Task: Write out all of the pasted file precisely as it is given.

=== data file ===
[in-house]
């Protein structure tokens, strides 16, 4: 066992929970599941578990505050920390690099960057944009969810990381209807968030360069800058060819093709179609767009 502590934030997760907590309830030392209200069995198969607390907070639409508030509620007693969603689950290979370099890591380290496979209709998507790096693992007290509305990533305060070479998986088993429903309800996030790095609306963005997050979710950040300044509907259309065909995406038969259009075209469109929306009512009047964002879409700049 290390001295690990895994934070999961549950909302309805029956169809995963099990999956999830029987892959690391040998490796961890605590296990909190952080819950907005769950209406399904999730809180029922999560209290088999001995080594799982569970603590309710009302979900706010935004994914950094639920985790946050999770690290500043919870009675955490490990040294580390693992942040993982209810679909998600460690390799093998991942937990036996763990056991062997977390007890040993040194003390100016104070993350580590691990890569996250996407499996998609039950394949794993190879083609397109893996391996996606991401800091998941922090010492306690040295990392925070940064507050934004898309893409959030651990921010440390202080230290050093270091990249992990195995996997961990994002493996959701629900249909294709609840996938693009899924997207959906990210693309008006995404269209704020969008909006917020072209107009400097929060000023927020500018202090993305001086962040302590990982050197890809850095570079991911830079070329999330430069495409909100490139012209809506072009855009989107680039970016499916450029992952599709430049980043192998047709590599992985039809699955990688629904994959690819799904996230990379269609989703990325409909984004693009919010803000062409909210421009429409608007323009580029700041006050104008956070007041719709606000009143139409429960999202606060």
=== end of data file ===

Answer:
[in-house]
């Protein structure tokens, strides 16, 4: 066992929970599941578990505050920390690099960057944009969810990381209807968030360069800058060819093709179609767009 502590934030997760907590309830030392209200069995198969607390907070639409508030509620007693969603689950290979370099890591380290496979209709998507790096693992007290509305990533305060070479998986088993429903309800996030790095609306963005997050979710950040300044509907259309065909995406038969259009075209469109929306009512009047964002879409700049 290390001295690990895994934070999961549950909302309805029956169809995963099990999956999830029987892959690391040998490796961890605590296990909190952080819950907005769950209406399904999730809180029922999560209290088999001995080594799982569970603590309710009302979900706010935004994914950094639920985790946050999770690290500043919870009675955490490990040294580390693992942040993982209810679909998600460690390799093998991942937990036996763990056991062997977390007890040993040194003390100016104070993350580590691990890569996250996407499996998609039950394949794993190879083609397109893996391996996606991401800091998941922090010492306690040295990392925070940064507050934004898309893409959030651990921010440390202080230290050093270091990249992990195995996997961990994002493996959701629900249909294709609840996938693009899924997207959906990210693309008006995404269209704020969008909006917020072209107009400097929060000023927020500018202090993305001086962040302590990982050197890809850095570079991911830079070329999330430069495409909100490139012209809506072009855009989107680039970016499916450029992952599709430049980043192998047709590599992985039809699955990688629904994959690819799904996230990379269609989703990325409909984004693009919010803000062409909210421009429409608007323009580029700041006050104008956070007041719709606000009143139409429960999202606060």